No one can be taught to draw or paint in terms of such experiences - ultimately the artist is alone when he comes to this level of experiencing nature or the force to create. On this level the artist is alone with only his technique as a link with the remainder of mankind - no one can help him, no one can teach him how to do it, simply because if he is doing it properly, then it has not been done before! However, with the more common experience of drawing that regards nature as a source of experience and discipline and permits us to choose a particular subject as a potential exercise - a considerable may be taught and learned.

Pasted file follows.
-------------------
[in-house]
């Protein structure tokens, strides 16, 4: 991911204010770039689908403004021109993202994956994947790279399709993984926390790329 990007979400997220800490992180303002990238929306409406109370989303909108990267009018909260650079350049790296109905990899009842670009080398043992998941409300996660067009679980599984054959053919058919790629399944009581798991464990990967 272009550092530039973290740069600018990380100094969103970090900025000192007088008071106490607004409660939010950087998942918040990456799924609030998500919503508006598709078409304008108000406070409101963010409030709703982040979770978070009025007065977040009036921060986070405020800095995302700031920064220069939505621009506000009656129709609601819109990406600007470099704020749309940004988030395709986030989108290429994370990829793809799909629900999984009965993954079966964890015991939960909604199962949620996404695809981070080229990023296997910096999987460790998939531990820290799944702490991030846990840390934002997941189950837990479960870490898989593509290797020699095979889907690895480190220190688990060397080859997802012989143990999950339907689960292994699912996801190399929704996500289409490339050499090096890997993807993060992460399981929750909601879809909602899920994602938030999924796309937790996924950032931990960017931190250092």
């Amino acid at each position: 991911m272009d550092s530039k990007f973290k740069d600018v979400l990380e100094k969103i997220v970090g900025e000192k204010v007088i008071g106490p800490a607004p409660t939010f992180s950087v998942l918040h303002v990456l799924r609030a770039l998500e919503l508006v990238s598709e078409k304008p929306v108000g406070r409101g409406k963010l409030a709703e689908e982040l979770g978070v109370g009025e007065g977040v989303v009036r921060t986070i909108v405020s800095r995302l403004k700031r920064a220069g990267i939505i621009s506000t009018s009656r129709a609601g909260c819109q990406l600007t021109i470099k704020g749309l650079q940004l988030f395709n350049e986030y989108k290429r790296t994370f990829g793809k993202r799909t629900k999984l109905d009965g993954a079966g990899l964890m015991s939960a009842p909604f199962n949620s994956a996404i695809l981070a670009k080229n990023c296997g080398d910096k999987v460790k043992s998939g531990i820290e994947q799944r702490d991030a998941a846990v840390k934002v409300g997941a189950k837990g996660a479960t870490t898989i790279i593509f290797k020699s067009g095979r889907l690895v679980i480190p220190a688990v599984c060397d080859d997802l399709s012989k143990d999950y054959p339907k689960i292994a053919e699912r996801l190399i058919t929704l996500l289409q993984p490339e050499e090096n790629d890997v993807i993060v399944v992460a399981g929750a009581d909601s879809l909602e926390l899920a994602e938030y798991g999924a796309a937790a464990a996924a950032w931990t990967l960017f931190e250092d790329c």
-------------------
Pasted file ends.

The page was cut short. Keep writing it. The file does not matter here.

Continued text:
Although we do not have in the west the same tight classification of subjects as they do in oriental art, most systems of art education have subdivided the forms of nature into several subject categories which in fact present a series of graduated exercises, ranging in order of complexity from inanimate matter to living, and then to moving forms. The first on the list is usually called the 'antique' - the study of drawing from sculptures or plaster casts (plate 62), the idea being that the technical problems of elementary delineation, the representation of form, and the graduation of tonal contrasts which were at one time regarded as the very ABC of drawing, may best be studied by drawing a simple, colorless, inanimate solid. With the antique, the problems face by a student are simplified since there is no colour, no life, no movement (and only too often no beauty) for him to struggle with; it was therefore, the argument ran, an excellent basis for discipline and for introduction to the problems of form. The second on the list is the study of drawing from still life, that is from a motley collection of inanimate objects, either haphazardly grouped or carefully arranged in a formal order, to mark a progression from the white antique plaster cast, so that the student would be able to tackle a set of more advanced problems, involving composition, the problem of reducing colours to tonal equivalents, the problem of complex effects of chiaroscuro, textures etc.